The Palais du Luxembourg is currently the seat of the French
Senate and it lies in the capital city of Paris.
Palais du Luxembourg History
Marie de’ Medici acquired in 1611 the François de Luxembourg Mansion on
Rue de Vaugirard together with its large grounds outside the town walls, neighbouring a Carthusian
By October 1611 she was planning to have a new residence built on the site and
asked her aunt, the Grand Duchess of Tuscany, for the ground-plan and elevations of the Palazzo
Pitti in Florence to serve for the structure of the new palace.
After she sent Louis Métezeau to Florence, Salomon de Brosse, whom she had
already employed to complete her château at Monceaux-en-Brie, won a competition to become the
Some additional land having been acquired, the first stone of the new palace was
laid in April 1615; the new building was erected close beside the older Luxembourg Mansion, which
became known as the petit Luxembourg.
The ground-plan of the Palais du Luxembourg was laid out like
that of a suburban château and was reminiscent not so much of the Palazzo Pitti as of the châteaux of Verneuil or
Coulommiers: it had a quadrilateral layout around a rectangular courtyard with the main
building and a central staircase at the bottom of the courtyard, large pavilions built out from
the corners and a terraced portico and a domed entry on the street.
The elevation, on the other hand, did recall the Palazzo Pitti.
Even before the east wing and the entrance were completed, Marie de’ Medici
commissioned Rubens to execute a number of canvases to decorate the two matching galleries that
were to counterpoint one another on either side of the courtyard.
Rubens executed the first suite of paintings, devoted to the Life of Marie de’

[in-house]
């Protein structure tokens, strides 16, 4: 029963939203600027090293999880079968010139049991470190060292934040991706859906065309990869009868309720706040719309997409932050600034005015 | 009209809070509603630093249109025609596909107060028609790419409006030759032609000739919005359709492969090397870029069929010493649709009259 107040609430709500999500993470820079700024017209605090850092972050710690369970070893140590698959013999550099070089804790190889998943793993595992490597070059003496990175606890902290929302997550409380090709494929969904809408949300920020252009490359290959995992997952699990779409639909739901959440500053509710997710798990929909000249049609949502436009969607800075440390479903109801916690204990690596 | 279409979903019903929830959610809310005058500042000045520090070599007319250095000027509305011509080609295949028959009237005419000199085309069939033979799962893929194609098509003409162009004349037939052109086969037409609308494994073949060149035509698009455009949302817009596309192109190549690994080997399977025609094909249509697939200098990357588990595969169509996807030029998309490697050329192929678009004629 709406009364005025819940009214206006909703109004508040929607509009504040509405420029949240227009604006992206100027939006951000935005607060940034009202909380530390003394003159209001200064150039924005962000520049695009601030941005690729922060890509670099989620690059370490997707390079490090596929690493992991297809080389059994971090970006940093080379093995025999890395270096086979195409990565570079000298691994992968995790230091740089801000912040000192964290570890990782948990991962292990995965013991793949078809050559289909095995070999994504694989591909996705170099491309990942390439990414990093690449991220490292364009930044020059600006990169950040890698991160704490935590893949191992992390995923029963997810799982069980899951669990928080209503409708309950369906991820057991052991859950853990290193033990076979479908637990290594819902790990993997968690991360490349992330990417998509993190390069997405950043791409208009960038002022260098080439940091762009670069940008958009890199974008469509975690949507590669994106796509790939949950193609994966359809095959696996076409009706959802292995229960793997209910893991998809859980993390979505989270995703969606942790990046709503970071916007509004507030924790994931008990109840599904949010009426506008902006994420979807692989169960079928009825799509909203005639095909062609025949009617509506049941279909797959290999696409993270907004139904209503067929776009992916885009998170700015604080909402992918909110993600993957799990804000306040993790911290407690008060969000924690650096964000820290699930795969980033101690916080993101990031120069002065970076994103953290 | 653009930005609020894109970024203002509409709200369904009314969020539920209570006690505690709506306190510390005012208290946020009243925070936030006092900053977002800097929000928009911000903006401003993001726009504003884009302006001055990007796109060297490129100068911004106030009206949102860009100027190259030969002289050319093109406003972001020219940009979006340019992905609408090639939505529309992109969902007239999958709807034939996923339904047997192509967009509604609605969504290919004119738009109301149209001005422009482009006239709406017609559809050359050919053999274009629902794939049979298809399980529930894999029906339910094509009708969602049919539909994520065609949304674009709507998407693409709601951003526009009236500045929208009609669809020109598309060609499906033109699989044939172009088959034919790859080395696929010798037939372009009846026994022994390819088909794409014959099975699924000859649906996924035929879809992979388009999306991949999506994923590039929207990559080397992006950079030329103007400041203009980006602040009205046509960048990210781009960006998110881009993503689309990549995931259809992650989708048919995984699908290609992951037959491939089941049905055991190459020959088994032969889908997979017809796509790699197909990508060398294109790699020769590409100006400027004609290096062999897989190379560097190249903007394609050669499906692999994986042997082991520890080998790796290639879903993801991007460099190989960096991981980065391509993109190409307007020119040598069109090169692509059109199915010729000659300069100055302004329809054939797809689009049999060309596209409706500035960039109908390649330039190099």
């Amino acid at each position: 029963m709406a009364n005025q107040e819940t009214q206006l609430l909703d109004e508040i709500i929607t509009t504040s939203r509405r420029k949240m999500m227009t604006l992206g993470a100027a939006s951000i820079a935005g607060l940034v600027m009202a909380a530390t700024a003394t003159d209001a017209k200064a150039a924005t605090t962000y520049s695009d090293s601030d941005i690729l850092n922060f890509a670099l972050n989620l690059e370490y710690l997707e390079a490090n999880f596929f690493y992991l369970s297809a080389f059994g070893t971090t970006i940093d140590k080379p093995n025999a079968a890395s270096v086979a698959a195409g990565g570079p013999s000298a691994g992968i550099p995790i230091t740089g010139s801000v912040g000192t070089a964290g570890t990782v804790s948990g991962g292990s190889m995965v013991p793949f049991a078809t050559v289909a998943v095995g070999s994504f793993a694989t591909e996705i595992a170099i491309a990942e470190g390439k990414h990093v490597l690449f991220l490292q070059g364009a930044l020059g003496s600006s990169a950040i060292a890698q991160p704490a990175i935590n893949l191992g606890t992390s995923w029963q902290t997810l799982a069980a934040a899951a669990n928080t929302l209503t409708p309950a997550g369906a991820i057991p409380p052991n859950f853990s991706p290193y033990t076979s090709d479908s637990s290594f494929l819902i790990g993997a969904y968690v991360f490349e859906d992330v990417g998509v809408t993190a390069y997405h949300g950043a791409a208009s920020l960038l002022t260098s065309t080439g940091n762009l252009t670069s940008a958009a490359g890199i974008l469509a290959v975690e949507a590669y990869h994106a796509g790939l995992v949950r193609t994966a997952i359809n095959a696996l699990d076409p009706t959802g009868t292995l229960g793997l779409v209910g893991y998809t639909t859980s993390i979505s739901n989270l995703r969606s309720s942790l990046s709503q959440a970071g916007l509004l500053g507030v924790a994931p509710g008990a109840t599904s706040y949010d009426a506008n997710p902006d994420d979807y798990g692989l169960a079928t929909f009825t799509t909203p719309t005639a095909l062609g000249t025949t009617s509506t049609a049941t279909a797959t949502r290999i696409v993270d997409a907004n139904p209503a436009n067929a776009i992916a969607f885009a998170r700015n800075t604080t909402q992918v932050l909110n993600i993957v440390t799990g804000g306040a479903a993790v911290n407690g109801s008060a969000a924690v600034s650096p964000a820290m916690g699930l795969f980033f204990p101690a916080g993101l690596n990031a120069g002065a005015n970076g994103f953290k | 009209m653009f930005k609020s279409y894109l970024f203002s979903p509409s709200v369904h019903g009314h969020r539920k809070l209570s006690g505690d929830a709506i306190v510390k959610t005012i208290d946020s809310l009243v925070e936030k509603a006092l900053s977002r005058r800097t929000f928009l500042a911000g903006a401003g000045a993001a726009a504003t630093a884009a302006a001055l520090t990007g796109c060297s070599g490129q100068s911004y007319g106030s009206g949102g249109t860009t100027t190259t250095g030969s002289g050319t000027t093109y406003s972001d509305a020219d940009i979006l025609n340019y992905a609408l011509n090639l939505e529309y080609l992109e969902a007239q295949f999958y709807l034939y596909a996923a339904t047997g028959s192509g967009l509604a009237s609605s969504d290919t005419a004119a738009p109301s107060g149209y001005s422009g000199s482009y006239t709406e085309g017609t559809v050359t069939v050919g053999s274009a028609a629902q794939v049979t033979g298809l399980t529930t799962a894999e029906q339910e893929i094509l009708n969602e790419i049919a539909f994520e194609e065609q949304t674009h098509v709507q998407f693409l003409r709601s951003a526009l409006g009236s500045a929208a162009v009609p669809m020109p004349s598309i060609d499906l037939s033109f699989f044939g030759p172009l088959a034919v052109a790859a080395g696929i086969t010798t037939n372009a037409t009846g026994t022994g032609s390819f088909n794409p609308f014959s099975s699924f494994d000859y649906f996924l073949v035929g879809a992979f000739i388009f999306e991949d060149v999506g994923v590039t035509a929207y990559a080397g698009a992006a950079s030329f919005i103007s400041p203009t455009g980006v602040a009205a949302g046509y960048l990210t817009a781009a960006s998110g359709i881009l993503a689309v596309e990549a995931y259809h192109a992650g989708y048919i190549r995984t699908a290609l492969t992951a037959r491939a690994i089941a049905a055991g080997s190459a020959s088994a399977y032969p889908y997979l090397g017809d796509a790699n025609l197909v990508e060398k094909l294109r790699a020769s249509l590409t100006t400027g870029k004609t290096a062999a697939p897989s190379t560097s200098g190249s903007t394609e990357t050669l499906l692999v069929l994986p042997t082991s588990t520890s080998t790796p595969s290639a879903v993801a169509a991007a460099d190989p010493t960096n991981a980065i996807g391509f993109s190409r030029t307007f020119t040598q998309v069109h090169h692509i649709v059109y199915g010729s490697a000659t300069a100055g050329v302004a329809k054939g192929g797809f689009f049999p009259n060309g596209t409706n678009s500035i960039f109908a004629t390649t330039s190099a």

Medici, but produced only a few sketches for the works intended for the second gallery, which were
to be devoted to the Life of Henry IV. Work on decoration was interrupted by the Queen’s exile to
Brussels in 1630.
In 1646 the Palais du Luxembourg fell into the ownership of
Gaston d’Orléans, who had apparently been living there since 1643.
It was then occupied by various members of the Orléans family; the words Palais
d’Orléans could be read on a marble plaque over the door until the Revolution. In 1799 the palace
was assigned to the Senate.
The arcades of the porticos were closed down and the central staircase was
demolished so that the Senate chamber was placed in its place.
Palais du Luxembourg - Visitor Information
Luxembourg Palace is open for the public, except during the French Senate
The Palace: Monday, Friday and Saturday between 10,30 - 14, 30
Group reservations: 01.42.34.20.60 or by email.
The palace is open for individual visits one Saturday a month -
Details and booking at 01.44.54.19.49 or by email
The Luxembourg Gardens are open to the public all year around between 7,30 /
8,15 and 16,45 / 21,45 (summer / winter)
For more information about opening hours and visiting contact the French
Senate by email firstname.lastname@example.org or
visit the oficial website.
Palais du Luxembourg Map
Palais du Luxembourg Address: Senate of France 15 Rue de Vaugirard, 75006 Paris, France.
Get help with directions using the map provided bellow:
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